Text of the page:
11 Mar 2014

finally got myself the best pattern making book!

Now that our other house is sold I've finally got myself a 'little' present: Helen Joseph-Armstrong's 'Patternmaking for Fashion designs' book! (Actually, the book is quite expensive, that's why I had to wait so long to purchase it.) This is THE BOOK for pattern making courses since the late 80's.
I.m.o. it is a very good book if you have basic understanding of pattern construction, because the instructions are not very detailed. But, it is a great resource if you want to play with a good fitting basic pattern and try out different designs by tweaking, replacing the darts, add fullness etc. Something they did excellent back in the 1930's and 40's! Just take a look at the amazing variations of seam-lines, dart placings and gathering on the bodices.
I can imagine a beginner seamstress being overwhelmed by the amount of information and the lack of instructions on the actual sewing and finishing of the garments in this book, but I'm totally in love! I'm always curious how garments are constructed and trying to figure out how to re-construct vintage patterns for myself.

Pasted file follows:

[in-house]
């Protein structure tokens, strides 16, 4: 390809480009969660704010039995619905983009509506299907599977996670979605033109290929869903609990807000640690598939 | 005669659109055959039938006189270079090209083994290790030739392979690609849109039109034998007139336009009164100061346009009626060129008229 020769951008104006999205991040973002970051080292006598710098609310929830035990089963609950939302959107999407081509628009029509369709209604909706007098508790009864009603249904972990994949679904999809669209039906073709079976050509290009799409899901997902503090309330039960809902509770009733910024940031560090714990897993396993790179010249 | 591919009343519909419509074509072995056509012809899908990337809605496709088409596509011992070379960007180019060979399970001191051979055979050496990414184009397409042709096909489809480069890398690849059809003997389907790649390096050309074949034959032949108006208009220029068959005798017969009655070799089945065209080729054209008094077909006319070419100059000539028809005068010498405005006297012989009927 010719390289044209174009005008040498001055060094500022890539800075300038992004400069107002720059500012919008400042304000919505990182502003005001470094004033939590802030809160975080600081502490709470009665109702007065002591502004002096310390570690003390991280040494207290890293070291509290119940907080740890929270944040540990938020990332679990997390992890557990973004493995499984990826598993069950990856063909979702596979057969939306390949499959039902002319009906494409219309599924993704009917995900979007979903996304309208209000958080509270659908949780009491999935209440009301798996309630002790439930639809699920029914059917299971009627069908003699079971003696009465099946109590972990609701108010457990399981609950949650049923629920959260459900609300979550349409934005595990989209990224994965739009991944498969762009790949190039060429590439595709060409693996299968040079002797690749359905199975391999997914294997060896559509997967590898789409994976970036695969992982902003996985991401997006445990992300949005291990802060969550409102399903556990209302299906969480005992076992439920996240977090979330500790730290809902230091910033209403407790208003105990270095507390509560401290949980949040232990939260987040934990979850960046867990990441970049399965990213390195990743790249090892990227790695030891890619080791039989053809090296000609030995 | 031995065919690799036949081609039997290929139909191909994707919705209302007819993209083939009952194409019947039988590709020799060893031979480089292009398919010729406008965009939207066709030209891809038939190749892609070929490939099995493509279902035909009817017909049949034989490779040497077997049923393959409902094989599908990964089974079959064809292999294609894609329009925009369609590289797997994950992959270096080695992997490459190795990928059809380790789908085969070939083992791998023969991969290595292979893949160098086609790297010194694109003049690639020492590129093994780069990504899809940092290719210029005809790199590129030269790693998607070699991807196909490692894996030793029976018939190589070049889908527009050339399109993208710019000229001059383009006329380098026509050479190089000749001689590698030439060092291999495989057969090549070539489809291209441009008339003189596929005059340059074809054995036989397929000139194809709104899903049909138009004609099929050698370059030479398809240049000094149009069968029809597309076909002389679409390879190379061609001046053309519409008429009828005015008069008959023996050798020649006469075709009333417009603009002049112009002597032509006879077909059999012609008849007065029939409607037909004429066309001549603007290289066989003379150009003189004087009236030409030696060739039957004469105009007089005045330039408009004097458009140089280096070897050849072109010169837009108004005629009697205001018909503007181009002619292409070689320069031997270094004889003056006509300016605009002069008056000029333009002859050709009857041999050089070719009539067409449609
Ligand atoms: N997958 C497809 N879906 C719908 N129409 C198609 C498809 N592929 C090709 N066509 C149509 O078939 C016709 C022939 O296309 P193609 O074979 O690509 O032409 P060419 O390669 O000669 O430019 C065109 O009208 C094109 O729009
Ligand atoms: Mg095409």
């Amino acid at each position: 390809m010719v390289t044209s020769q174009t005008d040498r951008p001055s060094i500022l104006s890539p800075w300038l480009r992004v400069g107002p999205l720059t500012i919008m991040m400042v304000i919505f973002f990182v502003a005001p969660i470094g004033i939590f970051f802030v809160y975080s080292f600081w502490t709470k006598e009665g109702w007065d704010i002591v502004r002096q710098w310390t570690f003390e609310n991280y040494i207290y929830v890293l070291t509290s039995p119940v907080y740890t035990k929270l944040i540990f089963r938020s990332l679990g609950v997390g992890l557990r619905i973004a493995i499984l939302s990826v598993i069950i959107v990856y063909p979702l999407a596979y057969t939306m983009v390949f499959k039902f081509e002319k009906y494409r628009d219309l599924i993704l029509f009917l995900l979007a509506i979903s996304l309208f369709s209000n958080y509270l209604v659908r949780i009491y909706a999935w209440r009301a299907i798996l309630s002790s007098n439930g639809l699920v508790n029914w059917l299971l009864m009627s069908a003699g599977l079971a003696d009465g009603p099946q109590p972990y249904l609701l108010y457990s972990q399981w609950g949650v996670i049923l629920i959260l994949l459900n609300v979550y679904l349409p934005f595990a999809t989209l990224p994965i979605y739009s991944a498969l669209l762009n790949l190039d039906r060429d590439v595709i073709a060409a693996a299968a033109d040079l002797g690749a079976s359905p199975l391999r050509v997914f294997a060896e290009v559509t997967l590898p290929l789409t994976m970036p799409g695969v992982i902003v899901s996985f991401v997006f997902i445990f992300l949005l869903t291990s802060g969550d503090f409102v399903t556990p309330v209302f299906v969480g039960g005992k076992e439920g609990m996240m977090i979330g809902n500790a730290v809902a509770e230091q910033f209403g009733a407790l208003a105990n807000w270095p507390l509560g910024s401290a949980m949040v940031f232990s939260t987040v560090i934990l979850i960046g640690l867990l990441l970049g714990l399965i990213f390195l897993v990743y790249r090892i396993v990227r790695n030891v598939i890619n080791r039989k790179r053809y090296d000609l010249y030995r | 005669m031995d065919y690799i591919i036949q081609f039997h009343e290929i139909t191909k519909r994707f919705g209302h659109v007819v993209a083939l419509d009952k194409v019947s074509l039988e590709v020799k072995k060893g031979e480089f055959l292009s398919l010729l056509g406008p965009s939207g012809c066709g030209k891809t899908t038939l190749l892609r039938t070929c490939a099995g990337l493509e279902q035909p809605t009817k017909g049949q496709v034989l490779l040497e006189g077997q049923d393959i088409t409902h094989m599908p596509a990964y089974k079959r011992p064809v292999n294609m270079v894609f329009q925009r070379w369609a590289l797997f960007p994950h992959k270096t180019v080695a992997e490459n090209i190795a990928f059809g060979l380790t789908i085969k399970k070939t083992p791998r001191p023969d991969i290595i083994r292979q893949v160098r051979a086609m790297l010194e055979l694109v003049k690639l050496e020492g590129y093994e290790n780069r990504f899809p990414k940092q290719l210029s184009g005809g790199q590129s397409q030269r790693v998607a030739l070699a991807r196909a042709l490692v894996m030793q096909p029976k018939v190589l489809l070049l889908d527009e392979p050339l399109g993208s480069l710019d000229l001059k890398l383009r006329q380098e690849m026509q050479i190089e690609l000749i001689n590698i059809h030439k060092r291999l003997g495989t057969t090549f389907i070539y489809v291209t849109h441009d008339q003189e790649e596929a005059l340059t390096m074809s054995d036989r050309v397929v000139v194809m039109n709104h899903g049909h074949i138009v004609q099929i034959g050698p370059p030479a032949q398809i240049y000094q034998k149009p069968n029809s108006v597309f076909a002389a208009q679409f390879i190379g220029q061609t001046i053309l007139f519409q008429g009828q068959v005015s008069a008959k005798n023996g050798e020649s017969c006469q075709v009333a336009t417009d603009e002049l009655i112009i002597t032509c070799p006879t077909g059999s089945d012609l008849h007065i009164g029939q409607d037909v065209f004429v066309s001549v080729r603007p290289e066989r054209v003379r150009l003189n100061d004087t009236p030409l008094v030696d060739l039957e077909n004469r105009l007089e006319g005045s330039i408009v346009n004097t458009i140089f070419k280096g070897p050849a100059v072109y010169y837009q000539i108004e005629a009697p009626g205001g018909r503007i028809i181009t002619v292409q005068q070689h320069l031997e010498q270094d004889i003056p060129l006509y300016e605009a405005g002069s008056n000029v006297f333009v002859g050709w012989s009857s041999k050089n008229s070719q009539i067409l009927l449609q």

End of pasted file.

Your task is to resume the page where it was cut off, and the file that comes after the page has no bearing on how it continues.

The designs are based on the three principles of pattern making:
  • darts manipulation (relocating of darts)
  • added fullness (adding more fabric in the design)
  • contouring (fitting to the hollows of the figure)
Apparently there used to be a chapter on fitting tricks in the earlier editions, I have the idea that those things are now incorporated in the other chapters. There is a new chapter on how to make a knock-off, copying ready made designs. Below a few pics to give an impression on what to expect:

when looking at all those dart-lines, I think 40's!

there is an instruction on how to alter the basic sloper to get the designs:

my favorite chapter is the one on necklines and relocating darts:

Are you looking for a good beginner level book on pattern making? 'The principles of flat pattern design' by Nora MacDonald seems to be a very good one. I don't own it, but according to the information on the net things are explained much more in a step-by-step way, starting with basic sloper patterns, although the variation of the designs seems to be less extensive.

No comments:

Post a Comment